6. A Green-Bean playoff, 1986: On the fourth playoff hole, Andy Bean dropped an 8-foot putt to beat Hubert Green, who had held a two-shot lead with four holes left. Green said he was happy a birdie won it: “It wasn’t very good to see professional golfers scrambling around like we were doing, three-putting and hitting into water.”
7. An Almost Senior Moment, 1992 – Ray Floyd’s Biscayne Bay house had burned down two weeks before the 1992 Doral-Ryder Open. Floyd was 49, closer to the Senior Tour than his prime. But Floyd still had enough magic to come home eased up and still two shots better than good friend Fred Couples and Keith Clearwater.
8. Feels Like the First Time, 1962: Paul Bondeson nearly got his first PGA Tour win in the first Doral Country Club Open Invitational. Then, Billy Casper, four back with eight to go, shot by Bondeson five holes later with a birdie on 15 as Bondeson bogeyed. Casper won by a stroke.
9. Great Scott, 2016 -- Rory McIlroy held a three-shot lead over Adam Scott and Dustin Johnson going into Sunday. Scott double-bogeyed two of the first five holes. After nine holes, he remained two shots behind a leading quartet of McIlroy, Phil Mickelson, Bubba Watson and Danny Willett. Scott tore through the next five holes and took a one-shot lead into No. 18 on Watson. Scott’s approach landed on the slope but, stunningly, stayed out of the water. He got up and down to become the first since Lee Trevino in 1973 to win the two South Florida PGA events the same year.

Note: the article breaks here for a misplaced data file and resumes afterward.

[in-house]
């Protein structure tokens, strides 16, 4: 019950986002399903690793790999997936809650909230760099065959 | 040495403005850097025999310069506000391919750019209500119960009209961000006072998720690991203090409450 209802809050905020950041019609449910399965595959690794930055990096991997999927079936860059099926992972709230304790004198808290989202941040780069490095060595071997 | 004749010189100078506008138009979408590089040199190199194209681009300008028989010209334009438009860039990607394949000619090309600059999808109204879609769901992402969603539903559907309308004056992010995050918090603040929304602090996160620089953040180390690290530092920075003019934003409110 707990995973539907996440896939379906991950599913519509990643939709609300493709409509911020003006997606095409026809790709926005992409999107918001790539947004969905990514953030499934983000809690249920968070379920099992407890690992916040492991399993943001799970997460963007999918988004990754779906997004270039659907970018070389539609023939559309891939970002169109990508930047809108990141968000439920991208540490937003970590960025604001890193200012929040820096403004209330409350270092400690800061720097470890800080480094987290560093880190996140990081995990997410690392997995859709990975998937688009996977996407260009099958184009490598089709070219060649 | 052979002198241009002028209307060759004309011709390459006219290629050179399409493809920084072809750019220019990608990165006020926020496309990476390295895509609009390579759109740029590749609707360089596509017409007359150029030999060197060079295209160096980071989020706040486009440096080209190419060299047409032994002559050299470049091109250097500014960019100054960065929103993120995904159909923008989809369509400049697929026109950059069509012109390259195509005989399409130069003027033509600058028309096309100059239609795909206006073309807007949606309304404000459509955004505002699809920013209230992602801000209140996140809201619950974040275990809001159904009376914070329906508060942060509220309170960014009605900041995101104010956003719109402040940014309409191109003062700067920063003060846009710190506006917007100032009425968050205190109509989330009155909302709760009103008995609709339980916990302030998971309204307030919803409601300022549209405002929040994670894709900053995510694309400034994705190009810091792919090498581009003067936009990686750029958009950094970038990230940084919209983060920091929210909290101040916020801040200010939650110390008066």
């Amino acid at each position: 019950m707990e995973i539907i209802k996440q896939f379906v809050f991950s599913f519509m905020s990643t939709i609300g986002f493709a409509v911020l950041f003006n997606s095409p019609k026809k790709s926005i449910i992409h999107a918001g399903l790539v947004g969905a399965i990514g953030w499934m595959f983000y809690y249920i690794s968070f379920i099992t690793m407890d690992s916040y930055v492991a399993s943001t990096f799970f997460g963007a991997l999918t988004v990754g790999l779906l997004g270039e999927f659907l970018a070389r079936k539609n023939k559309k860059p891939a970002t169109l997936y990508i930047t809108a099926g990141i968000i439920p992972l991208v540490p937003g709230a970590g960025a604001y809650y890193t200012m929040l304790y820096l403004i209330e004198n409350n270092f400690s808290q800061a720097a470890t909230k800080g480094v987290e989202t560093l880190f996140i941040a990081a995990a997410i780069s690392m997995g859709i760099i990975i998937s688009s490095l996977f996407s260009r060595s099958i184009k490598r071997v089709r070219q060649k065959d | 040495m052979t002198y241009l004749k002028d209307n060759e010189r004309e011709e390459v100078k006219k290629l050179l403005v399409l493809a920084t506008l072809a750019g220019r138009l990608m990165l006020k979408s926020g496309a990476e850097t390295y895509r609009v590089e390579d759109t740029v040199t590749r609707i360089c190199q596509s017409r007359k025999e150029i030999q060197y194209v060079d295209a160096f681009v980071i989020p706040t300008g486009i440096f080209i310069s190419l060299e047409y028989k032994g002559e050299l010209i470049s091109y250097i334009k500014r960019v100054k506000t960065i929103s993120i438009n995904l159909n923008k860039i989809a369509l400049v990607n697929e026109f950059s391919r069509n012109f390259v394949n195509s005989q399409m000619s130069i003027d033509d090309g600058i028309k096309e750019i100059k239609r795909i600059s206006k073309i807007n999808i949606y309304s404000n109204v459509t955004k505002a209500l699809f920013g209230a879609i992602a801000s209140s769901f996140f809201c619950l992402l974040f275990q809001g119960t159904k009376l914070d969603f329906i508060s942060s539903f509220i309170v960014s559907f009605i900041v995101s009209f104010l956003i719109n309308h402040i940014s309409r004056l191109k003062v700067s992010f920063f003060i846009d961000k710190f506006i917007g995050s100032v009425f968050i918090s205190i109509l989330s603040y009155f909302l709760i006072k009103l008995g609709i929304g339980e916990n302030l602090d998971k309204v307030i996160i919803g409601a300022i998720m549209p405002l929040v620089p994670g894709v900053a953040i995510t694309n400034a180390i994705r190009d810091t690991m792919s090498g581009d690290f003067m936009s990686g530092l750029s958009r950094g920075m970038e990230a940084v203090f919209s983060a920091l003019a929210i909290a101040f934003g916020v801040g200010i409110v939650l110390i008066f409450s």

10. The Crash of ’88, 1988 – Ben Crenshaw, four shots back when Sunday began, because the first to take a Doral event by birdying the last regulation hole. Lanny Wadkins’ brother Bobby led after each of the first three days, but had an all-time immolation one round from his first PGA Tour win. His 76 included double bogeys on Nos. 4 and 10 after shots swam with the fishes.